Box Of Paperbacks Book Club: Moonraker by Ian Fleming (1955)
(Not long ago, A.V. Club editor Keith Phipps purchased a large box containing over 75 vintage science fiction, crime, and adventure paperbacks. He is reading all of them. This is book number 14.)
Wait, where was the guy with the metal teeth? Where was the boat chase? Where was the zero gravity sex? This isn't the Moonraker I know. Instead of being one of James Bond's worst big screen adventures it's a tight, brisk, contained thriller that veers away from the expectations established by the first two books. There are no exotic locales–Dover's lovely but it doesn't count– and no sex.–just the possibility of sex dashed–but doesn't suffer for it. It even takes over 50 pages for Bond to even get a proper assignment. First he has to play bridge. The opening chapters are like soft porn for bridge fans. It's a game I'd always associated with retirees but Fleming presents it here as a cutthroat sport masquerading as a gentleman's game. At least I think that's what he's going for. Having never played bridge I was a little lost. But I think the whole sequence in which Bond tries to take down mysterious philanthropist/card cheat Hugo Drax works even if you don't know the game. And I love the implication that a man who cheats at cards will, in the end, cheat at other things. It's like in Jane Austen's Persuasion when we see a character riding his carriage on Sunday and find out later that he's a nogoodnik at heart. A man who cheats at bridge is obviously an unrepentant Nazi who's assumed a false idenity and whose superweapon that he claims to have created to protect England is actually designed to destroy England. I could put a spoiler alert in front of that last sentence but the most frustrating aspect of Moonraker is that the plot is so transparent that readers will probably have it all worked out before Bond. Long before Bond. Like the moment they meet Hugo Drax, a badly scarred WWII veteran who came to England claiming to suffer from amnesia, went about building an empire, and built a super-weapon to protect his country. Sure. That's what it's for. Just as bothersome is a climax in which Drax engages in the baffling, and I'm guessing already hoary by 1955, gesture of explaining himself at great length to the bound hero and heroine and then leaving them alone. Alive. And with the controls to his precious doomsday device. Oh, supervillains. Will you ever learn? Still, this was an enjoyable read. Fleming's great at describing the customs of whatever world he chooses to set Bond loose in. Even London. Blades, its lavishly described private gaming club, is as richly rendered as Live And Let Die's Carribbean. (Was Bond's request for a slice of pineapple an extravagance because of post-war shortages or did pineapples used to be a delicacy in the U.K.?) And Bond is allowed more room to grow as a character here than in Live And Let Die. There's real melancholy to this entry's final pages, although nothing in the character of Gala Brand seems alluring enough to make the suggestion he could swear off bachelorhood all that convincing. Even her name is sub-par. When the crazed killer announced, "I love Gala Brand," to the bartender, I thought he might be talking about whiskey. Fleming's good at the ins-and-outs of spywork, too, although every time he turns to the big picture politics of the time the book gets silly. Why, yes, the U.K. would want to become a third player in the Cold War. And of course the U.S.S.R. would help a Nazi with a nuclear weapon. That makes all the sense in the world. But it's not sense we seek in these books, is it?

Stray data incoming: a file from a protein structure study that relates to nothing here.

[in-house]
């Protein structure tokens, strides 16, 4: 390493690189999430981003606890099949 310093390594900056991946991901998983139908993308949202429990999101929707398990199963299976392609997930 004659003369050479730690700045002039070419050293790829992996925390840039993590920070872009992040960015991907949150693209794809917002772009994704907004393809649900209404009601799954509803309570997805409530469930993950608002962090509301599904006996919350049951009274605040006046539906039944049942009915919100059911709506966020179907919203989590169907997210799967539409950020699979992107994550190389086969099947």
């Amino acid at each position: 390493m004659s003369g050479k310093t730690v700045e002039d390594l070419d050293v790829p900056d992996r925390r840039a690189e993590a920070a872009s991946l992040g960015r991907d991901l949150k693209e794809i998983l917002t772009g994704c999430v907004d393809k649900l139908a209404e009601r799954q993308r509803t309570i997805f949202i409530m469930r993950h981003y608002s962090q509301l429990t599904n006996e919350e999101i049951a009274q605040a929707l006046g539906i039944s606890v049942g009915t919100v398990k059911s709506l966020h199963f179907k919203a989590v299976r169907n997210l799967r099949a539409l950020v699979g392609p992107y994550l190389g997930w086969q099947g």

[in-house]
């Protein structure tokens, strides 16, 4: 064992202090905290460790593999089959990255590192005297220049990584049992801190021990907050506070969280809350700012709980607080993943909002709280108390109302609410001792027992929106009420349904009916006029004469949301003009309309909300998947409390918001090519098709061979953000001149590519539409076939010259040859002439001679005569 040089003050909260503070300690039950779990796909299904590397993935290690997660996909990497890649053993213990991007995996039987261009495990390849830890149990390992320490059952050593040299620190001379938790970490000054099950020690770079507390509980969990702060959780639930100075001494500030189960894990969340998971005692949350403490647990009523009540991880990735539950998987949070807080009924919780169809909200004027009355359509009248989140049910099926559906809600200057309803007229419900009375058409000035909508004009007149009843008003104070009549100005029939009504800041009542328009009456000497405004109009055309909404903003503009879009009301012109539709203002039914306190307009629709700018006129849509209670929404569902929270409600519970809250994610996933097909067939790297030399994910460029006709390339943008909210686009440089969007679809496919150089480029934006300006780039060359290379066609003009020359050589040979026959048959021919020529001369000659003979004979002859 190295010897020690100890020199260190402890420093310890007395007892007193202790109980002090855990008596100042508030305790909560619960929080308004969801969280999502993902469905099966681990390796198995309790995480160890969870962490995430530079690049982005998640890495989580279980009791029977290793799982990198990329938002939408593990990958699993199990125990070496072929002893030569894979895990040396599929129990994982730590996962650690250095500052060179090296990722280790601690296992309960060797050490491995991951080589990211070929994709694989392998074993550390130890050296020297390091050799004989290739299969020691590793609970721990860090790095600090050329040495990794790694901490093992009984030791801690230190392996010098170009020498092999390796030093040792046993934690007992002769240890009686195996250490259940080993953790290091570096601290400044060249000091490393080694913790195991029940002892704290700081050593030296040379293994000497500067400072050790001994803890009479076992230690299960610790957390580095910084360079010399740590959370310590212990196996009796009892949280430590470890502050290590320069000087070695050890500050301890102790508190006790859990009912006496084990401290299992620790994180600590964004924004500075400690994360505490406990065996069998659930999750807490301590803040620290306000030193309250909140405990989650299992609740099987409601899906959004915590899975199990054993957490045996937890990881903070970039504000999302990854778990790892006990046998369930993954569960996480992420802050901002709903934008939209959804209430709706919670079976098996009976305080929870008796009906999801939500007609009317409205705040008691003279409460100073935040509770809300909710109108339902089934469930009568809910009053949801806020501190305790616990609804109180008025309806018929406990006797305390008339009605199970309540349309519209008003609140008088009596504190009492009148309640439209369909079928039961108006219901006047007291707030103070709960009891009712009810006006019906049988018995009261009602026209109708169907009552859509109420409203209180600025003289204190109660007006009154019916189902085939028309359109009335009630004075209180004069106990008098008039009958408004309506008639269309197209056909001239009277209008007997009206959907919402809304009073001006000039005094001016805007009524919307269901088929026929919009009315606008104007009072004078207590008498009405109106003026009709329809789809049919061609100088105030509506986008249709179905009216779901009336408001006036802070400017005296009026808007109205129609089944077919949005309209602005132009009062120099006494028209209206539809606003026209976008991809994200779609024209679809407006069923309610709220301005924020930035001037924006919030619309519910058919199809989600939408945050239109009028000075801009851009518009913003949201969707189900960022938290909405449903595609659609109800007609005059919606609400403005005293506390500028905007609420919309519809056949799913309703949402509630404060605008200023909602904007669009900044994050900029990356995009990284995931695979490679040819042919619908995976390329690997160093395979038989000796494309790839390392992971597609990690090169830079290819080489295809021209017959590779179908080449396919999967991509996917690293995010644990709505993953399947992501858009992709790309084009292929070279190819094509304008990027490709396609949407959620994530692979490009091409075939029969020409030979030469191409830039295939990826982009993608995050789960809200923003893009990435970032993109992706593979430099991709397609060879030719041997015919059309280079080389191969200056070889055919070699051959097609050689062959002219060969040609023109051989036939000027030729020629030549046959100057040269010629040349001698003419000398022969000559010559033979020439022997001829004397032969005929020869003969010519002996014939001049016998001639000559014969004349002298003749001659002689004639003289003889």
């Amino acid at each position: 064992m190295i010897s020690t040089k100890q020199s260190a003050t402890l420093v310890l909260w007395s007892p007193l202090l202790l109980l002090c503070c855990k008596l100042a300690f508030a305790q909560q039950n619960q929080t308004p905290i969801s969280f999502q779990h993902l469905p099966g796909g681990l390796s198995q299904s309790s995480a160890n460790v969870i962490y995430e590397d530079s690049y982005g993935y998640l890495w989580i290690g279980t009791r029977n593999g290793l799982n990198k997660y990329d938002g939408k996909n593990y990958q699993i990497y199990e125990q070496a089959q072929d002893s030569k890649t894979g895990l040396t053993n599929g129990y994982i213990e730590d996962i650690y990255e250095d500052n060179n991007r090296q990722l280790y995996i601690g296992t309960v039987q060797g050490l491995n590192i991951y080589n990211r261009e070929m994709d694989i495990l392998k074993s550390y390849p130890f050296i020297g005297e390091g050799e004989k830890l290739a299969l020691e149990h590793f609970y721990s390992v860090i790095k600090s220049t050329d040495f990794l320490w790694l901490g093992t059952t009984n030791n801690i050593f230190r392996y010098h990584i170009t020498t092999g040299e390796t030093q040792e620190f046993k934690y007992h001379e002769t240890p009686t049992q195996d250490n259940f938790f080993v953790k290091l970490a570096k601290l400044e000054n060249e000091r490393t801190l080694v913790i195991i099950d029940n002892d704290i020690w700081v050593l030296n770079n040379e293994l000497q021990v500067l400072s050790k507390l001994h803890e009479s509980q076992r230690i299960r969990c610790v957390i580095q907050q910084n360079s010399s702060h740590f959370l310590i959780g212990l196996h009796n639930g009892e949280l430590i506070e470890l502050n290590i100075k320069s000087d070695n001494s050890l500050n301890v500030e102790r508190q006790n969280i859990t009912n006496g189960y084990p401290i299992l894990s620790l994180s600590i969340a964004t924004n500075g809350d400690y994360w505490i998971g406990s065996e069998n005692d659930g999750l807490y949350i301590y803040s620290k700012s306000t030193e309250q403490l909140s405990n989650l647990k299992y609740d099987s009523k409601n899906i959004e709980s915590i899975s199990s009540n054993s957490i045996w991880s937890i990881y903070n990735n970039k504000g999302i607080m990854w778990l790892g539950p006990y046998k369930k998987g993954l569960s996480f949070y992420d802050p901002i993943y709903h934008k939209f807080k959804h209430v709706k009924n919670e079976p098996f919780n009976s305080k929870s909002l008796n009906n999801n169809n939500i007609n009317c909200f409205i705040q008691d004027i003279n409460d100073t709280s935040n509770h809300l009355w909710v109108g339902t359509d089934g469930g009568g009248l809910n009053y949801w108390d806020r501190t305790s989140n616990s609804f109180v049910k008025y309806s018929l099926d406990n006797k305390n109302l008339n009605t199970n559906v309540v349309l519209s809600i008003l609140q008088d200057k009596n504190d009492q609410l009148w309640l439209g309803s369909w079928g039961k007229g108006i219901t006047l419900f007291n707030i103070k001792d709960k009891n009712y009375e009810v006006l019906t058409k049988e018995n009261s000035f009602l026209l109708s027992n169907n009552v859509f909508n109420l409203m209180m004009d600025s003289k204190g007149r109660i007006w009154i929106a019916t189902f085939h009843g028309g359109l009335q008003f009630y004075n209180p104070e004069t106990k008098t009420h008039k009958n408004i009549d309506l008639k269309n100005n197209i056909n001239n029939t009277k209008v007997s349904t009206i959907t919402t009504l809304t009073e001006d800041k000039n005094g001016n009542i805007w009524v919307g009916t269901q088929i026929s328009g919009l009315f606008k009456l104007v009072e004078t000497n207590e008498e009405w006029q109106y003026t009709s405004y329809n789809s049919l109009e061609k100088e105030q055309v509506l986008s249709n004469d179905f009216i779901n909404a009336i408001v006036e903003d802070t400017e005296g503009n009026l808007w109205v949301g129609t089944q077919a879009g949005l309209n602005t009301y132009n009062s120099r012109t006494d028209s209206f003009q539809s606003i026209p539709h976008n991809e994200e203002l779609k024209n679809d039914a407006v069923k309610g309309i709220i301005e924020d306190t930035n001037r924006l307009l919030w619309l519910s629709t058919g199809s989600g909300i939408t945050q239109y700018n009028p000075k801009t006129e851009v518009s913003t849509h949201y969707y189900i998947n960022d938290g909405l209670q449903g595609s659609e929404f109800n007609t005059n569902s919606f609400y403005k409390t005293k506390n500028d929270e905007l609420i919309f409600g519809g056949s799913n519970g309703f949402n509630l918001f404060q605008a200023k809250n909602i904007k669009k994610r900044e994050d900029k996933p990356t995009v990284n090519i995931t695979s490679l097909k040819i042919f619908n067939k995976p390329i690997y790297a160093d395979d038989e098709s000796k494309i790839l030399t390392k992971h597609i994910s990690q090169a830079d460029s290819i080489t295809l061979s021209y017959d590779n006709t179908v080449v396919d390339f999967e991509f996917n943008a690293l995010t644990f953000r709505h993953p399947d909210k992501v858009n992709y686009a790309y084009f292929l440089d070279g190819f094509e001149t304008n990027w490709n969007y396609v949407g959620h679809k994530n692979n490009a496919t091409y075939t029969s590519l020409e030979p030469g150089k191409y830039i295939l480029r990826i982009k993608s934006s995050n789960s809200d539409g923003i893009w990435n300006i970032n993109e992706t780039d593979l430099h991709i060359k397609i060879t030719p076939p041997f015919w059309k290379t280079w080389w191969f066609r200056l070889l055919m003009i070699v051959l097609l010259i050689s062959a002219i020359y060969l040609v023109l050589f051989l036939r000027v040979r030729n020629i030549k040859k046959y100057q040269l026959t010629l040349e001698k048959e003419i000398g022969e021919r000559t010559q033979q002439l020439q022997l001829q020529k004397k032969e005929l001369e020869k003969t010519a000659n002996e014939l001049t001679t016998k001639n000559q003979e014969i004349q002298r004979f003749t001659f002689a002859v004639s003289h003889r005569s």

Next: The Secret People, by John Beyon Harris
Then: Tales From The White Hart, by Arthur C. Clarke
And then: Something called Limbo. I picked it out this morning but haven't scanned the cover yet and I can't remember the author, either. But the cover did feature a blurb from someone who swore it was better than 1984 and Brave New World. There might be an extra week between the Clarke book and this entry. It's long.